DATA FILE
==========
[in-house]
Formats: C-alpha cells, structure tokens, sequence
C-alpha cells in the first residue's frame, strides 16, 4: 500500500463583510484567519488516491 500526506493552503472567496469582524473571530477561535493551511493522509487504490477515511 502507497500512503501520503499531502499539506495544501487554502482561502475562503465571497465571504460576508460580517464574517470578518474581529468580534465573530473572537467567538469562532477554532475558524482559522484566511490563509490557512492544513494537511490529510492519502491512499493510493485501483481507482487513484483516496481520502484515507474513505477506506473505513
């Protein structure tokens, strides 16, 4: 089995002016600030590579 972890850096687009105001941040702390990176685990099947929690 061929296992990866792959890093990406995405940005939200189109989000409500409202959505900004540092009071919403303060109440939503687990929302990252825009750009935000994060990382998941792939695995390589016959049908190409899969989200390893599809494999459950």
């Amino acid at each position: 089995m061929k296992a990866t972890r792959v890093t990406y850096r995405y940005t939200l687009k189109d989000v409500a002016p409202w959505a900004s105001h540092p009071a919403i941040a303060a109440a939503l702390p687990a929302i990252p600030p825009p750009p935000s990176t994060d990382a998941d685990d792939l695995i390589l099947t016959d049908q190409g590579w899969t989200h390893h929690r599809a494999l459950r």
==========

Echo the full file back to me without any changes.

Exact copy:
[in-house]
Formats: C-alpha cells, structure tokens, sequence
C-alpha cells in the first residue's frame, strides 16, 4: 500500500463583510484567519488516491 500526506493552503472567496469582524473571530477561535493551511493522509487504490477515511 502507497500512503501520503499531502499539506495544501487554502482561502475562503465571497465571504460576508460580517464574517470578518474581529468580534465573530473572537467567538469562532477554532475558524482559522484566511490563509490557512492544513494537511490529510492519502491512499493510493485501483481507482487513484483516496481520502484515507474513505477506506473505513
């Protein structure tokens, strides 16, 4: 089995002016600030590579 972890850096687009105001941040702390990176685990099947929690 061929296992990866792959890093990406995405940005939200189109989000409500409202959505900004540092009071919403303060109440939503687990929302990252825009750009935000994060990382998941792939695995390589016959049908190409899969989200390893599809494999459950």
């Amino acid at each position: 089995m061929k296992a990866t972890r792959v890093t990406y850096r995405y940005t939200l687009k189109d989000v409500a002016p409202w959505a900004s105001h540092p009071a919403i941040a303060a109440a939503l702390p687990a929302i990252p600030p825009p750009p935000s990176t994060d990382a998941d685990d792939l695995i390589l099947t016959d049908q190409g590579w899969t989200h390893h929690r599809a494999l459950r």